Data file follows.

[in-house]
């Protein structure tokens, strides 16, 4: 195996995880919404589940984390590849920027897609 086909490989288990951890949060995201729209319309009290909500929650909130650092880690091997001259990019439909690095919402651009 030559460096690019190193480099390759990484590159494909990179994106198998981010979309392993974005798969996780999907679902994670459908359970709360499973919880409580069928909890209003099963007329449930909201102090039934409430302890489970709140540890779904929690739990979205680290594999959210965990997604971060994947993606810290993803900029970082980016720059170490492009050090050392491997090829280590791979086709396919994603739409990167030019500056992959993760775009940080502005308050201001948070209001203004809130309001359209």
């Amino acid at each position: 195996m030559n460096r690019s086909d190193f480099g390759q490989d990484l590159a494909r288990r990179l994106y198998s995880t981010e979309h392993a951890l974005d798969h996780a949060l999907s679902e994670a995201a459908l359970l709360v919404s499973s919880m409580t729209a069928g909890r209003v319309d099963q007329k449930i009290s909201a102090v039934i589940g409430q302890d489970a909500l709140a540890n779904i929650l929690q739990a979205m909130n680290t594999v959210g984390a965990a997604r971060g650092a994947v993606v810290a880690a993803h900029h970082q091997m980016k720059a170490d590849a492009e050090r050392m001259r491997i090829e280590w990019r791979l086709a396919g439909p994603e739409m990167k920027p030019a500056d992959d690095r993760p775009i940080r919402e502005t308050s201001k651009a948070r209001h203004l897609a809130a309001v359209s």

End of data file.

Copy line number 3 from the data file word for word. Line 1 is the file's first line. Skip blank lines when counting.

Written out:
């Amino acid at each position: 195996m030559n460096r690019s086909d190193f480099g390759q490989d990484l590159a494909r288990r990179l994106y198998s995880t981010e979309h392993a951890l974005d798969h996780a949060l999907s679902e994670a995201a459908l359970l709360v919404s499973s919880m409580t729209a069928g909890r209003v319309d099963q007329k449930i009290s909201a102090v039934i589940g409430q302890d489970a909500l709140a540890n779904i929650l929690q739990a979205m909130n680290t594999v959210g984390a965990a997604r971060g650092a994947v993606v810290a880690a993803h900029h970082q091997m980016k720059a170490d590849a492009e050090r050392m001259r491997i090829e280590w990019r791979l086709a396919g439909p994603e739409m990167k920027p030019a500056d992959d690095r993760p775009i940080r919402e502005t308050s201001k651009a948070r209001h203004l897609a809130a309001v359209s």